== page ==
"Help! My mouse is dying."
The plaintive voice on the phone reminded me of a 6-year-old whose pet was about to give up the ghost.
But it was a friend who was having trouble with the little pointing device that makes user-friendly PCs so friendly. He had discovered what may be the weakest link in today's computer systems.
I've never had a mouse that didn't give me trouble somewhere down the line. This can be a real problem, because when your mouse dies, you're plumb out of luck if you're working on a Macintosh or an IBM PC running Microsoft Windows. Graphical interfaces are designed for pointing and clicking. Yes, theoretically, you can survive in Microsoft Windows by using the keyboard. But theoretically, you can survive a nuclear war, too.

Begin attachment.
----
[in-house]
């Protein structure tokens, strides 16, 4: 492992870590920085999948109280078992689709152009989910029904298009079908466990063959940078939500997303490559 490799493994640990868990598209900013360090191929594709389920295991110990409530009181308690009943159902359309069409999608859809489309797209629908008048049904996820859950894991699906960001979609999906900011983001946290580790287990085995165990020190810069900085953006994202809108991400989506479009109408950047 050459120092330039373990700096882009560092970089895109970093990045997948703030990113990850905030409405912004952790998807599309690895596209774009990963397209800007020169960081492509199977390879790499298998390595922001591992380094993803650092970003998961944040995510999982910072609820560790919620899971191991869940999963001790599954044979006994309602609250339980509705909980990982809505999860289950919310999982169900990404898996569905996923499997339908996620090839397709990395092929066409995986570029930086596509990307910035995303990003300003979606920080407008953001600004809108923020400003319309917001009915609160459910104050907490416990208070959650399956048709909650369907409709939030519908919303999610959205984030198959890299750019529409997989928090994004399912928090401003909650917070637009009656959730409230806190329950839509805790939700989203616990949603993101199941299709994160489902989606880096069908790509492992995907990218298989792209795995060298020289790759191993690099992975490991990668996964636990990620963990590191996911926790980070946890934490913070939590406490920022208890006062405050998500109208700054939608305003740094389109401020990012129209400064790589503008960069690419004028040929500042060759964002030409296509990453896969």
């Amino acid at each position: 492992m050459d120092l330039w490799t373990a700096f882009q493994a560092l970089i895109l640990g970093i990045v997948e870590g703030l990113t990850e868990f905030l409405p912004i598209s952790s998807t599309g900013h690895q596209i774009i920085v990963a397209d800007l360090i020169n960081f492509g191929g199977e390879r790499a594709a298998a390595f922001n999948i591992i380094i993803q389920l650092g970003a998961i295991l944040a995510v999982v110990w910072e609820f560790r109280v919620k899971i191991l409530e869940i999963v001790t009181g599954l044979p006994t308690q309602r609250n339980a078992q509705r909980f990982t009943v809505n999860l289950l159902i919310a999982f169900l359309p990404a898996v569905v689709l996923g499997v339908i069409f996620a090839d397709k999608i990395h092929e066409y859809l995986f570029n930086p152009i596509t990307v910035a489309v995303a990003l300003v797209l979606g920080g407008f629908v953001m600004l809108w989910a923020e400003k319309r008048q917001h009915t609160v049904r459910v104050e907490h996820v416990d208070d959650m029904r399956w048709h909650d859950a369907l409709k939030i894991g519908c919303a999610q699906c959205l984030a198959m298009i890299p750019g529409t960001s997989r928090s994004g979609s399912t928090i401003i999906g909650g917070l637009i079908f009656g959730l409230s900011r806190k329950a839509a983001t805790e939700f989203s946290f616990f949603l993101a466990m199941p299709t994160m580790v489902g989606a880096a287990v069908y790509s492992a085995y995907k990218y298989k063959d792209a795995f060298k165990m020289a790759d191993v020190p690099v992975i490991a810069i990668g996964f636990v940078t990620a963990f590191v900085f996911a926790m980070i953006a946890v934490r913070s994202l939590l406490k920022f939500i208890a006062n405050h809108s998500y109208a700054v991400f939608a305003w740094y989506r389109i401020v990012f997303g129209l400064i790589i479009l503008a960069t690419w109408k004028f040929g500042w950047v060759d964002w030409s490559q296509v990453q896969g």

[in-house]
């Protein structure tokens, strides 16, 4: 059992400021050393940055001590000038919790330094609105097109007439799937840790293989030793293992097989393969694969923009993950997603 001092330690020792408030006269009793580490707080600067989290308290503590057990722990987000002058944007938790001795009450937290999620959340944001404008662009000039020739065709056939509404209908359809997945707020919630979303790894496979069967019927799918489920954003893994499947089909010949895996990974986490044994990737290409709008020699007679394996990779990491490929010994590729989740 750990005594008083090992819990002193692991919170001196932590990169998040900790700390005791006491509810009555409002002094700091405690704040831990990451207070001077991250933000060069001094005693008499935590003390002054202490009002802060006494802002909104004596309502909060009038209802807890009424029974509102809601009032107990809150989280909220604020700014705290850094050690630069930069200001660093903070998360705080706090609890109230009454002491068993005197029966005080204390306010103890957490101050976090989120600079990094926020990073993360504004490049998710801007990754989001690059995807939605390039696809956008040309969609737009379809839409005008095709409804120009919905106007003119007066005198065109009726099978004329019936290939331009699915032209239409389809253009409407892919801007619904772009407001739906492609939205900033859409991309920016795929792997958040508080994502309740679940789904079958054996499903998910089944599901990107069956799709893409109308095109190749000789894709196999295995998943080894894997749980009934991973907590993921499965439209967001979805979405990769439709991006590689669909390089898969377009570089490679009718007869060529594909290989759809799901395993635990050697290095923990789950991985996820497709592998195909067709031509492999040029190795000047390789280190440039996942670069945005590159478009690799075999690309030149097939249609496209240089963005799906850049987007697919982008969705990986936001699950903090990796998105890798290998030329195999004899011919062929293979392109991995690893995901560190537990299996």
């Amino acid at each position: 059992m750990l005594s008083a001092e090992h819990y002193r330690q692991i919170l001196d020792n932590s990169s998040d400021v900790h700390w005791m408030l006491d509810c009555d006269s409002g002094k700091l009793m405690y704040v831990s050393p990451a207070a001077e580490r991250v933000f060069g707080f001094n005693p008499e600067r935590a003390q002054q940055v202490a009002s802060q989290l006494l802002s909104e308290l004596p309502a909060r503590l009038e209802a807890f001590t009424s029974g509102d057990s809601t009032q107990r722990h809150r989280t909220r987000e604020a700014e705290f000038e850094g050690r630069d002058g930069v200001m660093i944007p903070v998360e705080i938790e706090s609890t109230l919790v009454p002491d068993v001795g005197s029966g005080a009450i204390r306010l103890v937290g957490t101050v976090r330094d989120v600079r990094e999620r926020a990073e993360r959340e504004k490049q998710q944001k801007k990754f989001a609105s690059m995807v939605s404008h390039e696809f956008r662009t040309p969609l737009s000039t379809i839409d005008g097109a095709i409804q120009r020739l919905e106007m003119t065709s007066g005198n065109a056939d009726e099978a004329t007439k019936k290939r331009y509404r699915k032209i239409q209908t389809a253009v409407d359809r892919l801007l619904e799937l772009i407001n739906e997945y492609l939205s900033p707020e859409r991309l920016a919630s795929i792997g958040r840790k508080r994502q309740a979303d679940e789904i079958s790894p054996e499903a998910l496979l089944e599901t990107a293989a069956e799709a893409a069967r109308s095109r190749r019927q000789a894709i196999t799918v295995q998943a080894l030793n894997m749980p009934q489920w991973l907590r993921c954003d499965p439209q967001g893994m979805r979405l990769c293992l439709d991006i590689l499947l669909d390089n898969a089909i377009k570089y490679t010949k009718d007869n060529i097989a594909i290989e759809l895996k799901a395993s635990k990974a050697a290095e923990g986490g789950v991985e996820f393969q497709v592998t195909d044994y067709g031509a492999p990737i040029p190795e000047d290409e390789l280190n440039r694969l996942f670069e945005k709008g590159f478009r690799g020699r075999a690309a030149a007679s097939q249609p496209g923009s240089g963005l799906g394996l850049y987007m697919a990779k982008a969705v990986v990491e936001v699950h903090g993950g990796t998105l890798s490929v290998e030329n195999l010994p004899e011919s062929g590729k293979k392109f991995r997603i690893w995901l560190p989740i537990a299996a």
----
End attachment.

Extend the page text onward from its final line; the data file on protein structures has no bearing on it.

Fortunately, you can keep your mouse working longer and better with the proper care and cleaning
First, a bit about how mice work. Most mice packaged with home and small business systems today are mechanical. The working mechanism consists of a ball that rolls over the desktop as you move your hand and rotates against two small wheels inside the plastic mouse housing. Those wheels turn the movement of the ball into electrical impulses that travel over the cable to the back of your computer. The electrical signals translate into the movement of the mouse pointer on the screen.
The main enemy of the mouse is dirt. Even a surface that looks clean can be a repository for all kinds of invisible grit and grime particles. As the mouse rolls across the surface under the pressure of your hand, the ball picks up that grit and transfers it to the directional wheels inside.